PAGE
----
Government shutdown slows down UT research projects

Government shutdown slows down UT research projects

Posted:
Some UT students are worried their graduation will be pushed back after the government shutdown led to funding cuts for research projects. Some UT students are worried their graduation will be pushed back after the government shutdown led to funding cuts for research projects.
"If the shutdown continues for a long time, I could potentially graduate a semester later because of that," said Ph.D student Nicole Lunning. "If the shutdown continues for a long time, I could potentially graduate a semester later because of that," said Ph.D student Nicole Lunning.

By JOSH AULT
6 News Reporter

KNOXVILLE (WATE) - The government shutdown continues to have ripple effects across the country, including hampering research efforts by students at the University of Tennessee.      

Many students are worried their graduations might be pushed back if they cannot finish their federally funded research projects.      

Nicole Lunning, a Ph.D student at UT who is studying meteorites, says she is getting concerned about the shutdown.

"If the shutdown continues for a long time, I could potentially graduate a semester later because of that," she said.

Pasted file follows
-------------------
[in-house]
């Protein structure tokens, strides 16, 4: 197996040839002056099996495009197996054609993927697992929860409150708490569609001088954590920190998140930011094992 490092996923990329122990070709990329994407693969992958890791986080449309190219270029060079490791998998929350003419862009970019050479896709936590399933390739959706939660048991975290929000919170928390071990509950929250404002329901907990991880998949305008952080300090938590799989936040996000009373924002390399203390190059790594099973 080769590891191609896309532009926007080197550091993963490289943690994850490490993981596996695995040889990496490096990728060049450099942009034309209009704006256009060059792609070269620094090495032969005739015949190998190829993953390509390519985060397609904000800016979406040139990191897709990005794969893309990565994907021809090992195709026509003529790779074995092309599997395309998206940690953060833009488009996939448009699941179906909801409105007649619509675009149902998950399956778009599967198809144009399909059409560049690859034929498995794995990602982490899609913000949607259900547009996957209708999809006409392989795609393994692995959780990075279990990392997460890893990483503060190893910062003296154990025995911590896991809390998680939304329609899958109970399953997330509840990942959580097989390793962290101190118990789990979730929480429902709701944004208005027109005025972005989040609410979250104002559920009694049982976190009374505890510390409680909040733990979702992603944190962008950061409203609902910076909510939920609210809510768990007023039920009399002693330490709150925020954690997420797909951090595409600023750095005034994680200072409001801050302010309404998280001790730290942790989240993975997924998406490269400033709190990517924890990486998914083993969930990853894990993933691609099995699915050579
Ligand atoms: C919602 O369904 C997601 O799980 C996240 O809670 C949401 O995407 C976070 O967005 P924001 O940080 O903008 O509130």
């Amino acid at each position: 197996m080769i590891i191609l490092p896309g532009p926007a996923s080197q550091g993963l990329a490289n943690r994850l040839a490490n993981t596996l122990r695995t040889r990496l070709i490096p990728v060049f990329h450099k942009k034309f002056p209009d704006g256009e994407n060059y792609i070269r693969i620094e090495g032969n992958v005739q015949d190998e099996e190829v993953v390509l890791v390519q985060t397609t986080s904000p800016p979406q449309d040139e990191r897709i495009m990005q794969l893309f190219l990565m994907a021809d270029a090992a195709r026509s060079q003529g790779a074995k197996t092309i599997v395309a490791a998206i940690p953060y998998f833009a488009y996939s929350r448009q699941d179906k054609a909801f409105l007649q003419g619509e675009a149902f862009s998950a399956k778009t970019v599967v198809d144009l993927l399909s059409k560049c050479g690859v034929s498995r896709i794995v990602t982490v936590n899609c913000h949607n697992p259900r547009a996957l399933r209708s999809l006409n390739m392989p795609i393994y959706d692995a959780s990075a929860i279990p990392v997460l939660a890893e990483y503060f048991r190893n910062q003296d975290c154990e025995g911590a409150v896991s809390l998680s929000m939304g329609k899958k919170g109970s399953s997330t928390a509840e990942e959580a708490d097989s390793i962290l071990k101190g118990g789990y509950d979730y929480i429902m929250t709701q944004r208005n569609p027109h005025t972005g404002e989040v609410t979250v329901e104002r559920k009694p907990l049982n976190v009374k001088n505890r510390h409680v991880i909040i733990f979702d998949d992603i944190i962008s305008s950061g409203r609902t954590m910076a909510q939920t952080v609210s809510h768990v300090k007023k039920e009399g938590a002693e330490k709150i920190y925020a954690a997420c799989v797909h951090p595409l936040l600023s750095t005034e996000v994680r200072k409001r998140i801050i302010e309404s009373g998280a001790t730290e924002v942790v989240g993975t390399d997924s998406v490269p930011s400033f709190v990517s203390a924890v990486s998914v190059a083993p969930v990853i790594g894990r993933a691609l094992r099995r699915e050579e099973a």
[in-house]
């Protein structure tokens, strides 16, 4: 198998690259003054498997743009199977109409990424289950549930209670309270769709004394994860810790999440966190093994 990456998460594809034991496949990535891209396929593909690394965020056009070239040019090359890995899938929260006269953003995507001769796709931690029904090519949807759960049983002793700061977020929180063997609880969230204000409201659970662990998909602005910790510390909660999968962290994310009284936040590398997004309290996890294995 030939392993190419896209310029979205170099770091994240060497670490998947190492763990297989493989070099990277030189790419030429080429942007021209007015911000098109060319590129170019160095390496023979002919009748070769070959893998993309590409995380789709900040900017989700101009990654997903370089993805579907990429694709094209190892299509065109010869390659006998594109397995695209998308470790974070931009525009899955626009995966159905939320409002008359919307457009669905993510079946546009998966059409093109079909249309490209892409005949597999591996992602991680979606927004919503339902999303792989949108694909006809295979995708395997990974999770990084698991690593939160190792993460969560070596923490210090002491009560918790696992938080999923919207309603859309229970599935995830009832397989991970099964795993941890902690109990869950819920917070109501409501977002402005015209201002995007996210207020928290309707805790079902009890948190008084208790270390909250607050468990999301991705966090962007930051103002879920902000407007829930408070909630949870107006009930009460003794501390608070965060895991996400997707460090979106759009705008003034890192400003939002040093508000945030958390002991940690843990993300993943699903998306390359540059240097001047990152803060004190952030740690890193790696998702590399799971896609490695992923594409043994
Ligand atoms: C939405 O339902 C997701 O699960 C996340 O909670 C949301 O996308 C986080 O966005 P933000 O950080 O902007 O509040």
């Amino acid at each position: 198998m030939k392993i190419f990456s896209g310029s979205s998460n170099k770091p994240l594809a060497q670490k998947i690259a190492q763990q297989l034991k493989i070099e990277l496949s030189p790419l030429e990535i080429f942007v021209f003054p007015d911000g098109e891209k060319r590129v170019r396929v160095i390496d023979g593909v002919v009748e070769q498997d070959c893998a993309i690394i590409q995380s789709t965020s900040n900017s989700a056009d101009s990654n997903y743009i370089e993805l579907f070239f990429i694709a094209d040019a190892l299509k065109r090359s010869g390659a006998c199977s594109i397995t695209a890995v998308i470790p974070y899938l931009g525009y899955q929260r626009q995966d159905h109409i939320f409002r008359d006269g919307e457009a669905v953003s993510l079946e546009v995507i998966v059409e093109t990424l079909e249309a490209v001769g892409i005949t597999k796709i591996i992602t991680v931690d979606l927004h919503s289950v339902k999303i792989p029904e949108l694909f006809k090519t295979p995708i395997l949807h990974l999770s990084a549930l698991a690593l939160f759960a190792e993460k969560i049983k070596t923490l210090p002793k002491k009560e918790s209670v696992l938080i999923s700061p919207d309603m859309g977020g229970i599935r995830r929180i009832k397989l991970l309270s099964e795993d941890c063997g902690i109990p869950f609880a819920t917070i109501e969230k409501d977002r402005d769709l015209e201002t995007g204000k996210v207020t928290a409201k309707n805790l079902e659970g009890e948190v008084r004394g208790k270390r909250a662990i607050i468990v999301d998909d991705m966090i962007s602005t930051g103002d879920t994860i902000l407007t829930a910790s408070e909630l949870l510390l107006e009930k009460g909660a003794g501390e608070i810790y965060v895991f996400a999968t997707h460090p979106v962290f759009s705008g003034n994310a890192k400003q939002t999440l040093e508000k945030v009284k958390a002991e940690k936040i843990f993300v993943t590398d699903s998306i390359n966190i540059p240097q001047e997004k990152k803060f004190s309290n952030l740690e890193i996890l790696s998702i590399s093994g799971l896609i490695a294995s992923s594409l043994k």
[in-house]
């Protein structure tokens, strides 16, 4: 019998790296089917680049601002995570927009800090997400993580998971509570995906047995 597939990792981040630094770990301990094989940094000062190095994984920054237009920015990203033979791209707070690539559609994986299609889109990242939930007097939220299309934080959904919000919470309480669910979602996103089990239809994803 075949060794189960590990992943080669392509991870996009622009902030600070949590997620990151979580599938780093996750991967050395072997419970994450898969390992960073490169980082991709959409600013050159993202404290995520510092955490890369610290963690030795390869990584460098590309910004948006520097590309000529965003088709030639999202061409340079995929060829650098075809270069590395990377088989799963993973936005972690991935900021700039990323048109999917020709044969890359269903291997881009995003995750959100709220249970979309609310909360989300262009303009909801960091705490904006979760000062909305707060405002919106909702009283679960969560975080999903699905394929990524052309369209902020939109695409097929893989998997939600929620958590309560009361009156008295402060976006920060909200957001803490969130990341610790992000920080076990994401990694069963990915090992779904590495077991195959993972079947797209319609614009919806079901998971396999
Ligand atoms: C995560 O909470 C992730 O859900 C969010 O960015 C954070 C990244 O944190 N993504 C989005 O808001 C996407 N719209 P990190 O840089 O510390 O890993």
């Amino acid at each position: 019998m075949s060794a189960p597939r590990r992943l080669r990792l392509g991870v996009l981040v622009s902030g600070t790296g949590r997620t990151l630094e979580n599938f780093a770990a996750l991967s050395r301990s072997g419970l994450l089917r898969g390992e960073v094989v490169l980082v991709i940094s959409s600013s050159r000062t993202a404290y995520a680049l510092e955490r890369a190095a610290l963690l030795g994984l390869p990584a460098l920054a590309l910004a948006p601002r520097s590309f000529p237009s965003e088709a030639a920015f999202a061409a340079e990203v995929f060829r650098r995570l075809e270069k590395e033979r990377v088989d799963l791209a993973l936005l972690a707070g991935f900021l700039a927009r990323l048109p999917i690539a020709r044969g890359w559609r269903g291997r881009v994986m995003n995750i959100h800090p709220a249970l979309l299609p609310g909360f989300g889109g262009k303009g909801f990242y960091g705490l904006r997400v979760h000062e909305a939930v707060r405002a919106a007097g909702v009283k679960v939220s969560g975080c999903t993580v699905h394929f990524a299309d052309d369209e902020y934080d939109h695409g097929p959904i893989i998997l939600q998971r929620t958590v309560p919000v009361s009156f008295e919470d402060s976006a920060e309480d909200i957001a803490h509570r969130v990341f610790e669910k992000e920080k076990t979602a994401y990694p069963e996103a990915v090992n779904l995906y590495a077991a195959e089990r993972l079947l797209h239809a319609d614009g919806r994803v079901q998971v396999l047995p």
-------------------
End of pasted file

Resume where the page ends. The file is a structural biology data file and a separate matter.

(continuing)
Lunning says most of her research has ties to federal programs.

"I have collaborators who work in the division of meteorites at the Smithsonian, and they are not working because of the shutdown. And so, all of my research projects with them can't go forward," said Lunning.

Lunning also says she is no longer being sent samples she normally receives from NASA and the Smithsonian because of the shutdown.

A majority of the research done by students at UT have some kind of federal dollars attached to it.     

Taylor Eighmy, UT's vice chancellor for research and engagement, released this statement:

"Based on the communication we've received from the office of management and budget we are hopeful that the impact will be minimal provided the shutdown doesn't last long. Grants and contracts funded in FY 2013 or earlier should be funded as expected."    

Even though money is not an issue now, other problems continue to pop up.

"I am part of a nuclear security research group and it has affected a lot of our research," said freshmen nuclear engineering major James Ghawaly, "Not in the funding, but in the fact a lot of our information comes from government websites that were shut down."    

Ghawaly is keeping a close eye on the shutdown.

"If it lasts a long time, then it could certainly have an effect on how long our research takes," he said.    

University officials said Monday that there have already been seven stop work orders for projects that use federal dollars. Three of those involved projects with paid personnel.

Eighmy says they were able to find alternative funding to continue to support those positions.

University officials also say submittals for new grants has slowed due the electronic portals to submit to the agencies are not open. They say those will be submitted as soon as the shutdown ends.

They are monitoring the situation closely. 

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